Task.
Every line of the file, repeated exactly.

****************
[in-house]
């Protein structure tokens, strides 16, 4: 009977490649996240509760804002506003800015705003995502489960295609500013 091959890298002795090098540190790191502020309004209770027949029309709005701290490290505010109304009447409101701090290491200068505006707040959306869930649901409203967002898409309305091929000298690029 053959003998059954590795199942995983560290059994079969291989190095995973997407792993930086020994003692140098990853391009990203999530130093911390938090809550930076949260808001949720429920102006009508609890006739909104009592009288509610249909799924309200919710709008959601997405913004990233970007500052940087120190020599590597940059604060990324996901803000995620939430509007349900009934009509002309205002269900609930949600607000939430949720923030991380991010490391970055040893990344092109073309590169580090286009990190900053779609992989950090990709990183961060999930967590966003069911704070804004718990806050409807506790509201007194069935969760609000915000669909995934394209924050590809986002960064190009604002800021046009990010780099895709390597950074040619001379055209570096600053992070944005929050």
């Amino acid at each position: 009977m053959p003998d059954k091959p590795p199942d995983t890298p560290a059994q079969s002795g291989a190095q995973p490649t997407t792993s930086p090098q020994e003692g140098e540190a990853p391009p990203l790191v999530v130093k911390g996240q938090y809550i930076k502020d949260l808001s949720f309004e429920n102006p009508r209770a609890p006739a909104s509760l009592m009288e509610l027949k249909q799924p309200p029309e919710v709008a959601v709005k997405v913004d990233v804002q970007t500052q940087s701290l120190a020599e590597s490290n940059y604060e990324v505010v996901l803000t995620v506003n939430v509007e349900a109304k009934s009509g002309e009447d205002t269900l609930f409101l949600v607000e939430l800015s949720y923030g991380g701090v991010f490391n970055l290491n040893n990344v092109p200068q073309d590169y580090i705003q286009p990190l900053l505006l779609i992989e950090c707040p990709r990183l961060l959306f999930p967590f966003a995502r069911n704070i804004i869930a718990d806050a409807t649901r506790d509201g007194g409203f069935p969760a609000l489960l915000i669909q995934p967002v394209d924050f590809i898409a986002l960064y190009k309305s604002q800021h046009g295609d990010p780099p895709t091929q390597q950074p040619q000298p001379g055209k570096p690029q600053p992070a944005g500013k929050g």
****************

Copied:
[in-house]
């Protein structure tokens, strides 16, 4: 009977490649996240509760804002506003800015705003995502489960295609500013 091959890298002795090098540190790191502020309004209770027949029309709005701290490290505010109304009447409101701090290491200068505006707040959306869930649901409203967002898409309305091929000298690029 053959003998059954590795199942995983560290059994079969291989190095995973997407792993930086020994003692140098990853391009990203999530130093911390938090809550930076949260808001949720429920102006009508609890006739909104009592009288509610249909799924309200919710709008959601997405913004990233970007500052940087120190020599590597940059604060990324996901803000995620939430509007349900009934009509002309205002269900609930949600607000939430949720923030991380991010490391970055040893990344092109073309590169580090286009990190900053779609992989950090990709990183961060999930967590966003069911704070804004718990806050409807506790509201007194069935969760609000915000669909995934394209924050590809986002960064190009604002800021046009990010780099895709390597950074040619001379055209570096600053992070944005929050």
């Amino acid at each position: 009977m053959p003998d059954k091959p590795p199942d995983t890298p560290a059994q079969s002795g291989a190095q995973p490649t997407t792993s930086p090098q020994e003692g140098e540190a990853p391009p990203l790191v999530v130093k911390g996240q938090y809550i930076k502020d949260l808001s949720f309004e429920n102006p009508r209770a609890p006739a909104s509760l009592m009288e509610l027949k249909q799924p309200p029309e919710v709008a959601v709005k997405v913004d990233v804002q970007t500052q940087s701290l120190a020599e590597s490290n940059y604060e990324v505010v996901l803000t995620v506003n939430v509007e349900a109304k009934s009509g002309e009447d205002t269900l609930f409101l949600v607000e939430l800015s949720y923030g991380g701090v991010f490391n970055l290491n040893n990344v092109p200068q073309d590169y580090i705003q286009p990190l900053l505006l779609i992989e950090c707040p990709r990183l961060l959306f999930p967590f966003a995502r069911n704070i804004i869930a718990d806050a409807t649901r506790d509201g007194g409203f069935p969760a609000l489960l915000i669909q995934p967002v394209d924050f590809i898409a986002l960064y190009k309305s604002q800021h046009g295609d990010p780099p895709t091929q390597q950074p040619q000298p001379g055209k570096p690029q600053p992070a944005g500013k929050g």